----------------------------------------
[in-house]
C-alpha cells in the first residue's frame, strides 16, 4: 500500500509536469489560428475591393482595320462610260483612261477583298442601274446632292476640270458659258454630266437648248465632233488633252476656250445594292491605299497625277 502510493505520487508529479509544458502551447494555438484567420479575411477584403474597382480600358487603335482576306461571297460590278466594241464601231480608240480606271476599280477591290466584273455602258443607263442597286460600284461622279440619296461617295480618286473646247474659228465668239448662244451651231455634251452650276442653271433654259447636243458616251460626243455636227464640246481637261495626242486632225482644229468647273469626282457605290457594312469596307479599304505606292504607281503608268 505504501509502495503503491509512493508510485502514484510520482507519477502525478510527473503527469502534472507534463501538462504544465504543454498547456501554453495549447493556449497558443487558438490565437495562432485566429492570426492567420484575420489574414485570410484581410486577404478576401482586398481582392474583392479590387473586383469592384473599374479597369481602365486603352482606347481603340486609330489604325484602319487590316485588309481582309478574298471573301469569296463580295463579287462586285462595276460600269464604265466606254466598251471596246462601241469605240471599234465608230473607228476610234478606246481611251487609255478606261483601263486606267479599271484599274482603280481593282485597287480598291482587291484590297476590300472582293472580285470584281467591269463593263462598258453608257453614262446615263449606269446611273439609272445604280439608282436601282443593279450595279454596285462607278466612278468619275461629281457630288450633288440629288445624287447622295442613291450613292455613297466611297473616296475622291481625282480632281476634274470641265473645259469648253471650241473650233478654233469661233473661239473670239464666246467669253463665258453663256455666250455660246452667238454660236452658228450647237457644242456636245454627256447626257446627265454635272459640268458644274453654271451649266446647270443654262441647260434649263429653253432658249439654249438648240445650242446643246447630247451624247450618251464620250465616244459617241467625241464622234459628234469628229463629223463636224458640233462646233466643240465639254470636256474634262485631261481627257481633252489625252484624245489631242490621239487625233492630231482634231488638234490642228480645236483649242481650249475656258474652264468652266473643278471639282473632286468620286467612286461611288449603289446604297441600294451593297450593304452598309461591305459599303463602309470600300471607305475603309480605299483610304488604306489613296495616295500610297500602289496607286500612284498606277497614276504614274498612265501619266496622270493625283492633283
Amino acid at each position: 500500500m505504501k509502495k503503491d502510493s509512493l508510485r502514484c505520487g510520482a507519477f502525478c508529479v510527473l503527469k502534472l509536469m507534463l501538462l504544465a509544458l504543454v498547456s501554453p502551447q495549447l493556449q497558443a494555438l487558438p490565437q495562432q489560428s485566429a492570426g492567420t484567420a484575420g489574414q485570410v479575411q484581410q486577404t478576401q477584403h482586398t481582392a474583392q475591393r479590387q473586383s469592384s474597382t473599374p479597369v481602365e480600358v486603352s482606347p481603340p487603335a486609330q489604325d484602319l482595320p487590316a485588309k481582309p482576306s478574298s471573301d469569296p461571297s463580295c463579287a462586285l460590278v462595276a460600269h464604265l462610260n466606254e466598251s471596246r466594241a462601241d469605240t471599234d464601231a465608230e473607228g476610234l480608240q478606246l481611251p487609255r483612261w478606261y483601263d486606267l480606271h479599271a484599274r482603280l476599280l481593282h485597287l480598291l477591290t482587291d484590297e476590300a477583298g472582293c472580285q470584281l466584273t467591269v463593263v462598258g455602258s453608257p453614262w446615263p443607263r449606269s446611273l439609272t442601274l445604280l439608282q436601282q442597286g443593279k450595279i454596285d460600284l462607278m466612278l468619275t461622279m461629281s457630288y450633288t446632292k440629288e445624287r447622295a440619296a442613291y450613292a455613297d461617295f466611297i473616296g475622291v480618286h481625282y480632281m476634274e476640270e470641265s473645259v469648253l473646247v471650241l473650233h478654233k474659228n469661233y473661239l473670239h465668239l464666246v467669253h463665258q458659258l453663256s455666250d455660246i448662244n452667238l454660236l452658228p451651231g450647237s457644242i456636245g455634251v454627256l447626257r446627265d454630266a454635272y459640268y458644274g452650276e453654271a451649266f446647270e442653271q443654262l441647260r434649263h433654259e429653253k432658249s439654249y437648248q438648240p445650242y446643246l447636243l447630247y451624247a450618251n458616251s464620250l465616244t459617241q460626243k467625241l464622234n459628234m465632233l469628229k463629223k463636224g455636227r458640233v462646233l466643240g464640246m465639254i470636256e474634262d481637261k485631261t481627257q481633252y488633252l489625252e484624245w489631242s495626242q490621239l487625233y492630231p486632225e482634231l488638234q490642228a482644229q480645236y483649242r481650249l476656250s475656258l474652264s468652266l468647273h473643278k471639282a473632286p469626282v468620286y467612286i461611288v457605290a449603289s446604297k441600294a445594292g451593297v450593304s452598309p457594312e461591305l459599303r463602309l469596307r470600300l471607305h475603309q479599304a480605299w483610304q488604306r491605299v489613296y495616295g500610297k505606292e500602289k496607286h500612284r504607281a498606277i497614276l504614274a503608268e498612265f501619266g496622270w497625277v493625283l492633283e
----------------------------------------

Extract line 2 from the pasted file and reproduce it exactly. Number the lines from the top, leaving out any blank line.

C-alpha cells in the first residue's frame, strides 16, 4: 500500500509536469489560428475591393482595320462610260483612261477583298442601274446632292476640270458659258454630266437648248465632233488633252476656250445594292491605299497625277 502510493505520487508529479509544458502551447494555438484567420479575411477584403474597382480600358487603335482576306461571297460590278466594241464601231480608240480606271476599280477591290466584273455602258443607263442597286460600284461622279440619296461617295480618286473646247474659228465668239448662244451651231455634251452650276442653271433654259447636243458616251460626243455636227464640246481637261495626242486632225482644229468647273469626282457605290457594312469596307479599304505606292504607281503608268 505504501509502495503503491509512493508510485502514484510520482507519477502525478510527473503527469502534472507534463501538462504544465504543454498547456501554453495549447493556449497558443487558438490565437495562432485566429492570426492567420484575420489574414485570410484581410486577404478576401482586398481582392474583392479590387473586383469592384473599374479597369481602365486603352482606347481603340486609330489604325484602319487590316485588309481582309478574298471573301469569296463580295463579287462586285462595276460600269464604265466606254466598251471596246462601241469605240471599234465608230473607228476610234478606246481611251487609255478606261483601263486606267479599271484599274482603280481593282485597287480598291482587291484590297476590300472582293472580285470584281467591269463593263462598258453608257453614262446615263449606269446611273439609272445604280439608282436601282443593279450595279454596285462607278466612278468619275461629281457630288450633288440629288445624287447622295442613291450613292455613297466611297473616296475622291481625282480632281476634274470641265473645259469648253471650241473650233478654233469661233473661239473670239464666246467669253463665258453663256455666250455660246452667238454660236452658228450647237457644242456636245454627256447626257446627265454635272459640268458644274453654271451649266446647270443654262441647260434649263429653253432658249439654249438648240445650242446643246447630247451624247450618251464620250465616244459617241467625241464622234459628234469628229463629223463636224458640233462646233466643240465639254470636256474634262485631261481627257481633252489625252484624245489631242490621239487625233492630231482634231488638234490642228480645236483649242481650249475656258474652264468652266473643278471639282473632286468620286467612286461611288449603289446604297441600294451593297450593304452598309461591305459599303463602309470600300471607305475603309480605299483610304488604306489613296495616295500610297500602289496607286500612284498606277497614276504614274498612265501619266496622270493625283492633283